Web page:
Wilderness is a Sharpening Stone
Wild country demands something from you; it is your undivided attention, and when you come out you will be a better outdoorsman for it. It is truly a raw experience that strips away the distractions of modern life. When I use the term wild country, I am talking about places that have not been tamed man, the only forces at work are elements and the inhabitants. When you enter these places you have no advantage as a human, there is no observing from a safe distance, the only choice is to become part of it. I had an experience in the fall of 2015 pursuing elk in the mountains of southwest Montana that gave me another taste of what it takes to make it.
The weather forecast that week was cold, windy, and snowy. Perfect, from the perspective that it would limit the number of people willing to push into the high country, where we knew the elk would be. The elk were there because it was wild tough country, there were no roads, no motorized vehicles were allowed, and cell phones don’t work. It is just the mountain, the elk, the wolves, the snow, and you. Even with a rifle, the human hunter is an insignificant force out on that mountain. You feel that insignificance with every step as you trudge through shin to hip deep snow. Then you spot some elk, and I’ll be damned if they aren’t almost at the top of the mountain, but they are there, and it stokes your fire to keep on pushing.
It is almost anticlimactic, and there is certainly a sense of loss and reverence when you climb, stumble, and slide down next to the 700 pound bull you just killed. The hunt is over, and the weight of the responsibility you have to get this awesome creature off of the mountain to feed your family is immense. At this point all you have is what you carried with you. Whatever you left in the truck won’t help you now, and you had better be careful because a misstep or a careless cut can be life threatening out here. The weather is a blessing and a curse because the cold will preserve the meat, but the blowing snow and chilling cold are going to take their toll in the next 72 hours when all of your effort will be focused on getting this meat many miles back to the truck. At times you will question your sanity, but the task has to be done.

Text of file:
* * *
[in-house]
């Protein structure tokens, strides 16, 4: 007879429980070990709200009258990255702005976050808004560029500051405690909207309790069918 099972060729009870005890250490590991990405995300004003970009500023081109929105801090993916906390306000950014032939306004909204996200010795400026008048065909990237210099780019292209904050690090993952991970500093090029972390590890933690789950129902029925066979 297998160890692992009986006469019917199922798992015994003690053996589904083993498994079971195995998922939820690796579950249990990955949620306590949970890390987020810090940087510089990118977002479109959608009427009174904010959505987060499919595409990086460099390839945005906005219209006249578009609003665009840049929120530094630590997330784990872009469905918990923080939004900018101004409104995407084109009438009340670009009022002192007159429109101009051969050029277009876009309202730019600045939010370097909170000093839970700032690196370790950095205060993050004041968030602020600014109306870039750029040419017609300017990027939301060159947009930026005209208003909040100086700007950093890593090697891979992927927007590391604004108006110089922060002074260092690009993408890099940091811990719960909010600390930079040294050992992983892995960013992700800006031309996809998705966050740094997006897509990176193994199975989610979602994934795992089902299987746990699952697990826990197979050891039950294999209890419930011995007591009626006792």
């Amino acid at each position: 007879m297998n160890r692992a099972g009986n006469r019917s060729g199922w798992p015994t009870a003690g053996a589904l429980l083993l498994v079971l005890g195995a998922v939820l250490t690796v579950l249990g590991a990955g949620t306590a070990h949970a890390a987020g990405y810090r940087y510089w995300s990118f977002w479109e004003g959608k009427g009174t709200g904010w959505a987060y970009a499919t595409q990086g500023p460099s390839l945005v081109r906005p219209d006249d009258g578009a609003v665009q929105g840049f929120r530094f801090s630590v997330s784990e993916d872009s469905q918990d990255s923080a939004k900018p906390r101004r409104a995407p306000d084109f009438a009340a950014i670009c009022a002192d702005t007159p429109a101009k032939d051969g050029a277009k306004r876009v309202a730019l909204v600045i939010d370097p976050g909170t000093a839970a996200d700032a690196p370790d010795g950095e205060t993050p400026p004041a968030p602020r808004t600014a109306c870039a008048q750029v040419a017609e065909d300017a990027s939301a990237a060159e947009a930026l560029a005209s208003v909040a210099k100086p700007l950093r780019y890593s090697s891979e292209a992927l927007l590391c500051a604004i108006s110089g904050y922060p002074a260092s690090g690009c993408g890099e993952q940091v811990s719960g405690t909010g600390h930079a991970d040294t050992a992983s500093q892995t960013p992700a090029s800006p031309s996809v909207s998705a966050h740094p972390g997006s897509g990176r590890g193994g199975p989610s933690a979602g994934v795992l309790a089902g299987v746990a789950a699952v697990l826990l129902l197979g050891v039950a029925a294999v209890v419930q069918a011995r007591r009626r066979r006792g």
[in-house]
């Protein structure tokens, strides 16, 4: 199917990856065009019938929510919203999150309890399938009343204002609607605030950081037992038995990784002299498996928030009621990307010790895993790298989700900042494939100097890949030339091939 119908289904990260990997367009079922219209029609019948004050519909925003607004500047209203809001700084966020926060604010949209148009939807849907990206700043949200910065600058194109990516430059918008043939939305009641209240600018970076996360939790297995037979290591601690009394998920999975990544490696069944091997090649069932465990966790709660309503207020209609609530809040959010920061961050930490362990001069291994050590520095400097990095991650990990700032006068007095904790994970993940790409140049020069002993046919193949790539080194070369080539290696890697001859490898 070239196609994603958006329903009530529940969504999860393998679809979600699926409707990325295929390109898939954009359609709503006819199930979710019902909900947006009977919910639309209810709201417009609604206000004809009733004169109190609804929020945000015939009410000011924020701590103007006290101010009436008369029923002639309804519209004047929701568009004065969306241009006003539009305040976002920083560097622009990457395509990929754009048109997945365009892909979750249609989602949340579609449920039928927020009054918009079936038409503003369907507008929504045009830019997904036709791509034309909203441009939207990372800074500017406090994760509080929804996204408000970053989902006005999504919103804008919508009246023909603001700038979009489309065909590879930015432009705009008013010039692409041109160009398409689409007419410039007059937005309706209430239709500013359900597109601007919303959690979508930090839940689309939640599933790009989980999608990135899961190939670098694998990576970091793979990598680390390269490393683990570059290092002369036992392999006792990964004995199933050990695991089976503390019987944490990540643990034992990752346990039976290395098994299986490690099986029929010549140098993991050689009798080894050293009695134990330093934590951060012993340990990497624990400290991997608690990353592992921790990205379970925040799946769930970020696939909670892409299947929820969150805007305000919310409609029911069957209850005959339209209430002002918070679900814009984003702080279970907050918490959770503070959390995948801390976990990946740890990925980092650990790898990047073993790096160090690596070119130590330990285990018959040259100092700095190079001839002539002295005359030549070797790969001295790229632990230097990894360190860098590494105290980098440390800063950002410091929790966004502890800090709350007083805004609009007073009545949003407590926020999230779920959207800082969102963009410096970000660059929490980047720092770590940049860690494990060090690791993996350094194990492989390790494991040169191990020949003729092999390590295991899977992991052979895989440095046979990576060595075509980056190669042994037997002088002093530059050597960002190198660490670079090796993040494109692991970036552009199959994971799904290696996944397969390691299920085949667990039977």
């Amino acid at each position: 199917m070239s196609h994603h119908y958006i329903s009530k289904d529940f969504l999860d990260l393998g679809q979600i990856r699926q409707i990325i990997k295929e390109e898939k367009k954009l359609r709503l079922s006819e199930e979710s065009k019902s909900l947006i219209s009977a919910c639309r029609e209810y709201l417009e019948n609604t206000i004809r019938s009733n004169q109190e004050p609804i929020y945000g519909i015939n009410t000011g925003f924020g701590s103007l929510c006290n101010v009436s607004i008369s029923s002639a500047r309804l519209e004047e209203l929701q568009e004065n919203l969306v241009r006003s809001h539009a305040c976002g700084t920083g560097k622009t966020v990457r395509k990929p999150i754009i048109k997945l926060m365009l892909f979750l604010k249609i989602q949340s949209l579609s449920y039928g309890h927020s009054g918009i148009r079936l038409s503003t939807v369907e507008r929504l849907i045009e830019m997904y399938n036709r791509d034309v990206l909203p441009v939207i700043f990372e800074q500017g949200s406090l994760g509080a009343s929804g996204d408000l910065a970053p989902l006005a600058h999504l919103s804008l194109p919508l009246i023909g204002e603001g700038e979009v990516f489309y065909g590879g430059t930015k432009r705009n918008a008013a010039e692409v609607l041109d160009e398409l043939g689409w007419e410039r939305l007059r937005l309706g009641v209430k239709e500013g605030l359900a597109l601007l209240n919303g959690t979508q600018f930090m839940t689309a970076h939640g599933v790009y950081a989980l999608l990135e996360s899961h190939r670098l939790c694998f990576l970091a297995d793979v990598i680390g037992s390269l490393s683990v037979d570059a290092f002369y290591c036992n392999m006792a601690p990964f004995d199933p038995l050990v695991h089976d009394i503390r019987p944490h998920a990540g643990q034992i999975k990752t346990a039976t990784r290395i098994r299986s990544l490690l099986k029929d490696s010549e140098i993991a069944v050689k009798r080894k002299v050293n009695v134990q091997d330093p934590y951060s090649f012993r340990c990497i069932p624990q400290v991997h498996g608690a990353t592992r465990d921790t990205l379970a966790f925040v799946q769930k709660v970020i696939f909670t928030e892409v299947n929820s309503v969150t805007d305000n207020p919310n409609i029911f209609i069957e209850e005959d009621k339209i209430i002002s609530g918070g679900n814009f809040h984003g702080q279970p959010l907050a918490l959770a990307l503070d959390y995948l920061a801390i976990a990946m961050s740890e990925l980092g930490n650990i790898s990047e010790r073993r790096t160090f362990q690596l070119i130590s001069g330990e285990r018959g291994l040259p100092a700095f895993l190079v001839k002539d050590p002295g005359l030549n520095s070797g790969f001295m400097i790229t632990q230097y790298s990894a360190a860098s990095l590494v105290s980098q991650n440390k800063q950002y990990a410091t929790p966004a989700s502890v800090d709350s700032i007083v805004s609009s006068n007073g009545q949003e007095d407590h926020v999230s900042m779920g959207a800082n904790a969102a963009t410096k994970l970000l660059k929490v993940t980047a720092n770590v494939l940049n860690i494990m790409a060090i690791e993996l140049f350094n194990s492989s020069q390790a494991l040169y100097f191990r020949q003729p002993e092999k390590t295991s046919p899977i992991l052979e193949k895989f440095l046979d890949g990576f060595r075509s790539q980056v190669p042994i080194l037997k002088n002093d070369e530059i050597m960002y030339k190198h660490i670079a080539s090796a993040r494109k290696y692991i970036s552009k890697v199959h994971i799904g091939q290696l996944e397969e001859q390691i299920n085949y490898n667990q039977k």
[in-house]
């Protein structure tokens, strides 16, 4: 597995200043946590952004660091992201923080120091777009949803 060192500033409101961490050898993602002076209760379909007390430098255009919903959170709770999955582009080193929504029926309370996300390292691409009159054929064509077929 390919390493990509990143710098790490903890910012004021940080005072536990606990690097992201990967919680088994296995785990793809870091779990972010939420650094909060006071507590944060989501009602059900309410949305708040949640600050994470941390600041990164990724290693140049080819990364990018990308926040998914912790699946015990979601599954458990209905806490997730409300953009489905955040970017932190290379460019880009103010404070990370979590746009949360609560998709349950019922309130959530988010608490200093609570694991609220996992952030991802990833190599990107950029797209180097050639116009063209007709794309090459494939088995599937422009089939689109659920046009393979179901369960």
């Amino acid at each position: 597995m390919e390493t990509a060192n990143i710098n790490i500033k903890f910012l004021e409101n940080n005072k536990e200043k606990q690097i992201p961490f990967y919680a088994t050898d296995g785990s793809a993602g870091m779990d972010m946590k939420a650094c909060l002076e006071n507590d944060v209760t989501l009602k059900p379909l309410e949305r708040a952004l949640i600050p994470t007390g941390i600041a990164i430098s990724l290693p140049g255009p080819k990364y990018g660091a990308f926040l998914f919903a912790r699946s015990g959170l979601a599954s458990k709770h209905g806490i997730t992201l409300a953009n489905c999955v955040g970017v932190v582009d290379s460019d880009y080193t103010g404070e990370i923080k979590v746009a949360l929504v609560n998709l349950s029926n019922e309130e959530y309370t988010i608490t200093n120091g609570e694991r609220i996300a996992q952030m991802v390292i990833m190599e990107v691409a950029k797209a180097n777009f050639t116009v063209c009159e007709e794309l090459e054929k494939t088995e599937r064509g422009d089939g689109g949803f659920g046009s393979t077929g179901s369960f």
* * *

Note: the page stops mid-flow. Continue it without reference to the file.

The experience I had would not have been the same if it was easy. Humans need resistance to grow, and wild country provides it in spades. Unfortunately, this country is a non-renewable resource. The wildlife, timber, and plants that lives on it are, but the landscape itself can be destroyed, and will never return to its once pristine condition. If we let this slip through our fingers, we won’t get it back, and our children will never be able to reap the benefits we wasted.
The threats our wild country faces is primarily driven by greed. Someone sees these lands as a commodity they want to control. It is not good enough that they be managed as they are now, for the good of all. Balanced for the benefit industry, agriculture, recreation, and environmental preservation. A great example is the Boundary Waters Canoe Area Wilderness; which for many of us who live east of the Missouri river, is a rare opportunity to find a true wilderness experience. This area is threatened right now by mining companies that would do irreparable damage to this pristine country, to extract sulfide-ore on its fringes, doing incredible damage to the entire watershed. The idea that some politician or industry lobbyist would try to convince you, that you should allow this treasure that sits in our backyard to be destroyed; all because a European or South American mining conglomerate wants to make a profit in northeast Minnesota, should outrage you.
The last thing I will say is this. Get out, have some adventures, and there is no way you won’t come away with a strong sense of responsibility to preserve wild country. There are a lot more people looking to exploit these wild places, than there are people fighting to protect them. If you don’t know where to start, go join one of the groups that is out there every day fighting, and get involved where you can. For what it is worth, I am a member of Backcountry Hunters and Anglers, Theodore Roosevelt Conservation Partnership, and Sportsmen for the Boundary Waters. Even if all you can do is educate yourself and share it with your friends, it all makes a difference.